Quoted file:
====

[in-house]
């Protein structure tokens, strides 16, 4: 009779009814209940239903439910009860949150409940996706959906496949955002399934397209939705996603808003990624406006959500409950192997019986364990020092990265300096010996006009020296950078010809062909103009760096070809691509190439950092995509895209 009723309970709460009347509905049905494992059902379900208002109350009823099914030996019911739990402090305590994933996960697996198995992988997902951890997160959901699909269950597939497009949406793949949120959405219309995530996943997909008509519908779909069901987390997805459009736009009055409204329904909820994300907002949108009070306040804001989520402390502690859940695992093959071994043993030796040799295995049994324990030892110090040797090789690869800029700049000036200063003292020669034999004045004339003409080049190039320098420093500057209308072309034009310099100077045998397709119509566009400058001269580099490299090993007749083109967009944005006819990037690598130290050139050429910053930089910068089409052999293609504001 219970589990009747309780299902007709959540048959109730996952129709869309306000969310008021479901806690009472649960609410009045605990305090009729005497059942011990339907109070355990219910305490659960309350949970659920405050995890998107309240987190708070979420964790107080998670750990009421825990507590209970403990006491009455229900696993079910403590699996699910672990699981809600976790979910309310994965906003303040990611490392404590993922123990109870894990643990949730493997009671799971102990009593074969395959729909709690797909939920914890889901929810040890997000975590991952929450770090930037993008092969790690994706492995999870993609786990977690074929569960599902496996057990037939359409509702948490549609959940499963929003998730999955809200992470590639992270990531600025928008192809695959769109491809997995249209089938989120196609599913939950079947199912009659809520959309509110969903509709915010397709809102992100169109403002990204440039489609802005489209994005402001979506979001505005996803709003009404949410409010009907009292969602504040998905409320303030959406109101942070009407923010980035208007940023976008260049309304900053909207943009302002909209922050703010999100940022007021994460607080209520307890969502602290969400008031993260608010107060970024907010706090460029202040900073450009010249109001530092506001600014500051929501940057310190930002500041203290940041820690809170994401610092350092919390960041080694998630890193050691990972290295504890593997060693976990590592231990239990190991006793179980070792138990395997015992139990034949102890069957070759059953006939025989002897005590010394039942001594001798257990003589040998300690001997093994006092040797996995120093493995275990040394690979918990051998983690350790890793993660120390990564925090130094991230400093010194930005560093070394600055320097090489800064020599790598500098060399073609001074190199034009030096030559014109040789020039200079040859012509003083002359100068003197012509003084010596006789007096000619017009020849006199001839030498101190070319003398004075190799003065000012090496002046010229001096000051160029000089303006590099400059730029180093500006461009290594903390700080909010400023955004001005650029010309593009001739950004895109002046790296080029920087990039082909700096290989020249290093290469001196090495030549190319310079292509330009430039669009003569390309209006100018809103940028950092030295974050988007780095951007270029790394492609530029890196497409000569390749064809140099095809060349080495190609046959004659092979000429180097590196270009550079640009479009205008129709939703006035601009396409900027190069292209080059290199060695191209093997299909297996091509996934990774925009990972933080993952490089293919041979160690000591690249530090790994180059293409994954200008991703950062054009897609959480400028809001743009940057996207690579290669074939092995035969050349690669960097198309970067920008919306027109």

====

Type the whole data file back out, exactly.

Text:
[in-house]
């Protein structure tokens, strides 16, 4: 009779009814209940239903439910009860949150409940996706959906496949955002399934397209939705996603808003990624406006959500409950192997019986364990020092990265300096010996006009020296950078010809062909103009760096070809691509190439950092995509895209 009723309970709460009347509905049905494992059902379900208002109350009823099914030996019911739990402090305590994933996960697996198995992988997902951890997160959901699909269950597939497009949406793949949120959405219309995530996943997909008509519908779909069901987390997805459009736009009055409204329904909820994300907002949108009070306040804001989520402390502690859940695992093959071994043993030796040799295995049994324990030892110090040797090789690869800029700049000036200063003292020669034999004045004339003409080049190039320098420093500057209308072309034009310099100077045998397709119509566009400058001269580099490299090993007749083109967009944005006819990037690598130290050139050429910053930089910068089409052999293609504001 219970589990009747309780299902007709959540048959109730996952129709869309306000969310008021479901806690009472649960609410009045605990305090009729005497059942011990339907109070355990219910305490659960309350949970659920405050995890998107309240987190708070979420964790107080998670750990009421825990507590209970403990006491009455229900696993079910403590699996699910672990699981809600976790979910309310994965906003303040990611490392404590993922123990109870894990643990949730493997009671799971102990009593074969395959729909709690797909939920914890889901929810040890997000975590991952929450770090930037993008092969790690994706492995999870993609786990977690074929569960599902496996057990037939359409509702948490549609959940499963929003998730999955809200992470590639992270990531600025928008192809695959769109491809997995249209089938989120196609599913939950079947199912009659809520959309509110969903509709915010397709809102992100169109403002990204440039489609802005489209994005402001979506979001505005996803709003009404949410409010009907009292969602504040998905409320303030959406109101942070009407923010980035208007940023976008260049309304900053909207943009302002909209922050703010999100940022007021994460607080209520307890969502602290969400008031993260608010107060970024907010706090460029202040900073450009010249109001530092506001600014500051929501940057310190930002500041203290940041820690809170994401610092350092919390960041080694998630890193050691990972290295504890593997060693976990590592231990239990190991006793179980070792138990395997015992139990034949102890069957070759059953006939025989002897005590010394039942001594001798257990003589040998300690001997093994006092040797996995120093493995275990040394690979918990051998983690350790890793993660120390990564925090130094991230400093010194930005560093070394600055320097090489800064020599790598500098060399073609001074190199034009030096030559014109040789020039200079040859012509003083002359100068003197012509003084010596006789007096000619017009020849006199001839030498101190070319003398004075190799003065000012090496002046010229001096000051160029000089303006590099400059730029180093500006461009290594903390700080909010400023955004001005650029010309593009001739950004895109002046790296080029920087990039082909700096290989020249290093290469001196090495030549190319310079292509330009430039669009003569390309209006100018809103940028950092030295974050988007780095951007270029790394492609530029890196497409000569390749064809140099095809060349080495190609046959004659092979000429180097590196270009550079640009479009205008129709939703006035601009396409900027190069292209080059290199060695191209093997299909297996091509996934990774925009990972933080993952490089293919041979160690000591690249530090790994180059293409994954200008991703950062054009897609959480400028809001743009940057996207690579290669074939092995035969050349690669960097198309970067920008919306027109």